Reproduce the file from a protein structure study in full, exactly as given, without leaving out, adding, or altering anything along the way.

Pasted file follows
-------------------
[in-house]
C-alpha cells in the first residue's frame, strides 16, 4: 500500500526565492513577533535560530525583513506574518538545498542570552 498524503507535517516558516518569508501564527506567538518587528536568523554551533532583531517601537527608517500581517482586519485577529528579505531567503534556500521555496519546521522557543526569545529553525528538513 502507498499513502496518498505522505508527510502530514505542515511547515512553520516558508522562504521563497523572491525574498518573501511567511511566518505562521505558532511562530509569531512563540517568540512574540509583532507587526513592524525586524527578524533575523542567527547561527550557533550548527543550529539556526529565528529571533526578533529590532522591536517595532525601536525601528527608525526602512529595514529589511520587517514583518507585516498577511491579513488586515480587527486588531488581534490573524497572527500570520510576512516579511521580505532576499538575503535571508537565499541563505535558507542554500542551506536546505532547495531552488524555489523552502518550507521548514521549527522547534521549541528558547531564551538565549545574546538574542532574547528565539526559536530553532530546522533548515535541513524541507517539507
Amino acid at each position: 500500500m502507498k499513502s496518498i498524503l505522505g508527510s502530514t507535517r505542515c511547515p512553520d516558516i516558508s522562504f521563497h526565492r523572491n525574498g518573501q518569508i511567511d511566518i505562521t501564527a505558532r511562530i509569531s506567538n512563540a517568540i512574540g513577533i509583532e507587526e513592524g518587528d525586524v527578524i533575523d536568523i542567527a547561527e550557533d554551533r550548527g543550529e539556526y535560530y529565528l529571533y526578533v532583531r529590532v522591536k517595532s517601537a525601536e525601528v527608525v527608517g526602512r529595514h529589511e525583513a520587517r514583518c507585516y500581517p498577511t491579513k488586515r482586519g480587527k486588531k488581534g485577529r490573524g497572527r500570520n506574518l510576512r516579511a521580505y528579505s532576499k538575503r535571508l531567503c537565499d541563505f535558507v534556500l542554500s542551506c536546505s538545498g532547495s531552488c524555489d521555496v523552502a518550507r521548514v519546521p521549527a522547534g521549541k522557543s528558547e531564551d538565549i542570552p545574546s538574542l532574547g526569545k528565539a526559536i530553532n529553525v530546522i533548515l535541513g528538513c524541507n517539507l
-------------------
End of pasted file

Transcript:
[in-house]
C-alpha cells in the first residue's frame, strides 16, 4: 500500500526565492513577533535560530525583513506574518538545498542570552 498524503507535517516558516518569508501564527506567538518587528536568523554551533532583531517601537527608517500581517482586519485577529528579505531567503534556500521555496519546521522557543526569545529553525528538513 502507498499513502496518498505522505508527510502530514505542515511547515512553520516558508522562504521563497523572491525574498518573501511567511511566518505562521505558532511562530509569531512563540517568540512574540509583532507587526513592524525586524527578524533575523542567527547561527550557533550548527543550529539556526529565528529571533526578533529590532522591536517595532525601536525601528527608525526602512529595514529589511520587517514583518507585516498577511491579513488586515480587527486588531488581534490573524497572527500570520510576512516579511521580505532576499538575503535571508537565499541563505535558507542554500542551506536546505532547495531552488524555489523552502518550507521548514521549527522547534521549541528558547531564551538565549545574546538574542532574547528565539526559536530553532530546522533548515535541513524541507517539507
Amino acid at each position: 500500500m502507498k499513502s496518498i498524503l505522505g508527510s502530514t507535517r505542515c511547515p512553520d516558516i516558508s522562504f521563497h526565492r523572491n525574498g518573501q518569508i511567511d511566518i505562521t501564527a505558532r511562530i509569531s506567538n512563540a517568540i512574540g513577533i509583532e507587526e513592524g518587528d525586524v527578524i533575523d536568523i542567527a547561527e550557533d554551533r550548527g543550529e539556526y535560530y529565528l529571533y526578533v532583531r529590532v522591536k517595532s517601537a525601536e525601528v527608525v527608517g526602512r529595514h529589511e525583513a520587517r514583518c507585516y500581517p498577511t491579513k488586515r482586519g480587527k486588531k488581534g485577529r490573524g497572527r500570520n506574518l510576512r516579511a521580505y528579505s532576499k538575503r535571508l531567503c537565499d541563505f535558507v534556500l542554500s542551506c536546505s538545498g532547495s531552488c524555489d521555496v523552502a518550507r521548514v519546521p521549527a522547534g521549541k522557543s528558547e531564551d538565549i542570552p545574546s538574542l532574547g526569545k528565539a526559536i530553532n529553525v530546522i533548515l535541513g528538513c524541507n517539507l